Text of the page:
To fetch other MTConnect resources, just change the URL. The callback function is called when the JSONP request completes. The parameter will be an object, that contains a query object, that contains the results object, which is the actual result of the query. In this case, object.query.results is the MTConnectDevices document returned when we request http://agent.mtconnect.org.

The jQuery.getJSON function is a convenience function: I’m pretty sure it wraps jQuery.ajax, and that there’s a way to send JSONP requests via jQuery.ajax. Note that there’s no error handler callback, as you might see with a typical AJAX call. According to the documentation, the error callback is not called for JSONP requests, so you may never find out about an error loading the data.

4) Cross-Origin Resource Sharing

CORS, or cross-origin resource sharing, is a mechanism that allows the http server to specify that it will allow certain origins to send AJAX requests. The browser will send an Origin header containing your web application’s origin. The http server may then allow the AJAX request to proceed by sending back an Access-Control-Allow-Origin header. This tells the browser to allow the cross-origin AJAX request.

The catch?

First, CORS is relatively new in web terms. For example, Internet Explorer did not support CORS until IE8. Do you know anyone still using IE6 or IE7? I do. Older browsers will simply disallow the cross-origin AJAX requests as usual.

Second, this obviously requires server-side support, because the http server must respond with a certain header. If you’re using the reference agent provided by the MTConnect Institute, this is an easy change, but requires you to build the agent from source:

  1. Download the C++ agent source code from GitHub.
  2. Open agent/agent.cpp.
  3. Locate the Agent::on_request method.
  4. Find the line that reads: outgoing.headers[“Content-Type”] = “text/xml”;
  5. Add a line right below it: outgoing.headers[“Access-Control-Allow-Origin”] = “*”;
  6. Save and build.

This will cause the agent to answer all requests with an Access-Control-Allow-Origin: * header. Consequently, any browser that supports CORS will allow AJAX requests to complete successfully. Is this a security risk? Right now, MTConnect is read-only, and this simply enables a script to access via AJAX data that was already accessible to the client. For my purposes, no it’s not, but do your own due diligence and apply your own security criteria.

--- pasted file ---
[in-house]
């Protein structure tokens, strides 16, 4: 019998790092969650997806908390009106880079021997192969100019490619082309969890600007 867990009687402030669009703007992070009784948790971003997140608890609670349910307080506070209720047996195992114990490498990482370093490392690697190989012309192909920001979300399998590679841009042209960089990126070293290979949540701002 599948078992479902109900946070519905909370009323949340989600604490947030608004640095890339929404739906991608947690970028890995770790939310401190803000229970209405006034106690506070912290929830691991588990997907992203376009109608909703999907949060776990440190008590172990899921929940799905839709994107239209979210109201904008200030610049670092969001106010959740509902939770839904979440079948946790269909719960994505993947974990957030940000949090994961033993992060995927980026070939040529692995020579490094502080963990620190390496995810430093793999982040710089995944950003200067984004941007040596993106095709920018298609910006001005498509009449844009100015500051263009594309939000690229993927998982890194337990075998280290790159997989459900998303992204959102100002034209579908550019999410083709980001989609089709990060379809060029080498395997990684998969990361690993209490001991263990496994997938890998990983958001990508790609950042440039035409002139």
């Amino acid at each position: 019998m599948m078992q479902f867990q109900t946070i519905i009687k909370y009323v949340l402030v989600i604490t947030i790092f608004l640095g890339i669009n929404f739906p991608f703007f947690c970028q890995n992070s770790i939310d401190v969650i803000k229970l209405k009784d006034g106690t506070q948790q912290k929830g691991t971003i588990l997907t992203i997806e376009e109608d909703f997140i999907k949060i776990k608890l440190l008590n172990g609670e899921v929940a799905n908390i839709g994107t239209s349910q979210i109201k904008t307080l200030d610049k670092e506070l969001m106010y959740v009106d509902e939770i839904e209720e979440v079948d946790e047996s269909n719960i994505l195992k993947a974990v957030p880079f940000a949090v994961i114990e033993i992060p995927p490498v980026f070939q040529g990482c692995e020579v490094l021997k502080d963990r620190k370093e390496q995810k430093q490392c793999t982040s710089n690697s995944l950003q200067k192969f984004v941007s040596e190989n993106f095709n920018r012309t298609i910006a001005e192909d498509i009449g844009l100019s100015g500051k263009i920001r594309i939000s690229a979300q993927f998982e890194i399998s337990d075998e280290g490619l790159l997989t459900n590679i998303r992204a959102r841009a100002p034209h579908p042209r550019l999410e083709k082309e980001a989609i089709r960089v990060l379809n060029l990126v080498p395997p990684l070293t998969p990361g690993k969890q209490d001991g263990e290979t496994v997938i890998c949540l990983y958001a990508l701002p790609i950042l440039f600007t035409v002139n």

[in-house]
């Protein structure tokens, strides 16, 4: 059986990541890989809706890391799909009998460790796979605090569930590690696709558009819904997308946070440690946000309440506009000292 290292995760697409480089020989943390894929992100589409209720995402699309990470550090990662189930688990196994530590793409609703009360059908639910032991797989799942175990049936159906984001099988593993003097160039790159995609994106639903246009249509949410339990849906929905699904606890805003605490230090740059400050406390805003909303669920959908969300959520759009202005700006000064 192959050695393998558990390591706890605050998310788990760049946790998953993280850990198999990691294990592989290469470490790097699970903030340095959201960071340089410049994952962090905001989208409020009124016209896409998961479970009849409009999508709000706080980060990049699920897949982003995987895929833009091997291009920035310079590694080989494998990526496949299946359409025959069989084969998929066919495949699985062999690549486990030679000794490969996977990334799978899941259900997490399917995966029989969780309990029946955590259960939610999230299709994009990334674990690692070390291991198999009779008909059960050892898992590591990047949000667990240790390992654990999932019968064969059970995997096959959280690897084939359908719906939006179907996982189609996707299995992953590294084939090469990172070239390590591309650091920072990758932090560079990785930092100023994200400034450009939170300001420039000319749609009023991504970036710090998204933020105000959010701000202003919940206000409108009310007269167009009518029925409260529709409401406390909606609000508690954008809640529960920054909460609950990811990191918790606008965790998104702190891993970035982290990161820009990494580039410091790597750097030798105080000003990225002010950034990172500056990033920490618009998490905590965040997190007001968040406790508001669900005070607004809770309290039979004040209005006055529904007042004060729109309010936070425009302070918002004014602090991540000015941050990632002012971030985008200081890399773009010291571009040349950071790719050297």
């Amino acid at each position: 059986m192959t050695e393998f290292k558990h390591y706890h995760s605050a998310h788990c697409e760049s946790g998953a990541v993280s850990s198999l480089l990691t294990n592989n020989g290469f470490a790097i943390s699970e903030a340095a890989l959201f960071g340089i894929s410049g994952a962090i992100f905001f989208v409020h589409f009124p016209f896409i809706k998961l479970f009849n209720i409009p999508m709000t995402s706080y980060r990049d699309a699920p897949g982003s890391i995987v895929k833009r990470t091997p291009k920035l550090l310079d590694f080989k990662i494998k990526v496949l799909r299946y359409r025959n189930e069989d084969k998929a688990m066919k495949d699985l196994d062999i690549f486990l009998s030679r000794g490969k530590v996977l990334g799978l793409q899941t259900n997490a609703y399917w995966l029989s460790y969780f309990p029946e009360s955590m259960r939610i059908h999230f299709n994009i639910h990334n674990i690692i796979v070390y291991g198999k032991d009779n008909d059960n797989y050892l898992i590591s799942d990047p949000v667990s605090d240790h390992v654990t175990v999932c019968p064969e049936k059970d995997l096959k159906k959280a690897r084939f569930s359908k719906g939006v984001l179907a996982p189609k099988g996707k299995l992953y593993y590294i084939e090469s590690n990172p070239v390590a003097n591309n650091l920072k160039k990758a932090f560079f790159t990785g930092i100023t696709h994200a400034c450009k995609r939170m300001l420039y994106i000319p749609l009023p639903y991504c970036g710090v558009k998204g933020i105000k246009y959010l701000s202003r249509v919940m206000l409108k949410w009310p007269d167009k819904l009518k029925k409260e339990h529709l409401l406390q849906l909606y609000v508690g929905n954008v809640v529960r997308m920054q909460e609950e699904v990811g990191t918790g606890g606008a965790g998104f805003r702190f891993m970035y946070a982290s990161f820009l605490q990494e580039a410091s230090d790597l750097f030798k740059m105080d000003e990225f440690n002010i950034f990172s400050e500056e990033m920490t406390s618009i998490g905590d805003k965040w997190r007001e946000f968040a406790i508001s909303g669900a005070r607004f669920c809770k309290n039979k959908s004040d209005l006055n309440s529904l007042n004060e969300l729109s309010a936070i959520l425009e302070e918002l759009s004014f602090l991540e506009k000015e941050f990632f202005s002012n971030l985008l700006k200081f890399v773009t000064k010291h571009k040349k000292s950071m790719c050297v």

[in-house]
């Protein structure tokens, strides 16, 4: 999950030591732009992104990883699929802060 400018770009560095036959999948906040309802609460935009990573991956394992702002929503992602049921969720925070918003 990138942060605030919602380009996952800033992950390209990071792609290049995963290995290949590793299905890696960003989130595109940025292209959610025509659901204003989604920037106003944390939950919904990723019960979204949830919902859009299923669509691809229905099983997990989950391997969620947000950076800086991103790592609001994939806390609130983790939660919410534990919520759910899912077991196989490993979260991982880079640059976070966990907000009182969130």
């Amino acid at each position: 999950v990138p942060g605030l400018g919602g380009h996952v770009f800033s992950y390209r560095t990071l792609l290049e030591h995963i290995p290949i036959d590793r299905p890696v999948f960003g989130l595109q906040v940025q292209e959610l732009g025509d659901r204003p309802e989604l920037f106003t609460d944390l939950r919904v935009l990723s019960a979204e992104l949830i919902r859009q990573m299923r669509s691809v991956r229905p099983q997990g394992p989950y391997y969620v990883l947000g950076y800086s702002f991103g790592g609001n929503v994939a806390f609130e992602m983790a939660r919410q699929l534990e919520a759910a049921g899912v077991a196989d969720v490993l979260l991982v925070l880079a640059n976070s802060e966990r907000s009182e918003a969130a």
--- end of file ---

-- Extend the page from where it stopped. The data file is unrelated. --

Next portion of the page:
When you can use this: If your web application targets only modern browsers which definitely support CORS.

How would you use this: Configure your MTConnect agent to send the appropriate http header. In jQuery, you may also need to set $.support.cors = true. From there, AJAX requests to your MTConnect agent should work.

5) Proxy your agent

Remember how the easiest workaround was simply to make sure your web application and your MTConnect agent shared an origin? If you don’t control the MTConnect agent, you can still proxy it through the same server that serves your web application.

Creating a proxy is exactly the approach taken in the MTConnect Graphr project. In it, the author includes a simple loader.php script that proxies the requested URL.

When you can use this: If you have enough control over your web application’s server to run a PHP script, or otherwise proxy the MTConnect agent data through your server.

How would you use this: Let’s say you’re using the loader.php script provided with Graphr. Your application is located at http://localhost/awesomeMTConnectApp, and you want to fetch data from http://agent.mtconnect.org.

Instead of sending an AJAX request to http://agent.mtconnect.org, you would send the request to http://localhost/loader.php?url=http://agent.mtconnect.org. As far as the browser is concerned, your app on localhost is now loading data from localhost. Same origin.

Conclusion

It’s a little disappointing that there isn’t a pure HTML/Javascript solution for fetching MTConnect data.

  • CORS comes very close to doing so: it requires only an additional header from the server. But it is not yet universally supported.
  • YQL requires a public-facing agent, and creates a dependency on Yahoo!.
  • Setting up a proxy is simple, but requires backend support.

Still, each solution does enable us to access MTConnect data. Personally, I’ve been using CORS for demonstrations (since I can control what browser is used), and proxies elsewhere. It’s not a pure HTML/Javascript solution, but it is a working solution, and that’s what counts.

Sometime in the near future I’ll cover what sort of MTConnect data you can access, and work toward a basic monitoring application. I know, there are already plenty of monitoring apps out there, but what’s one more?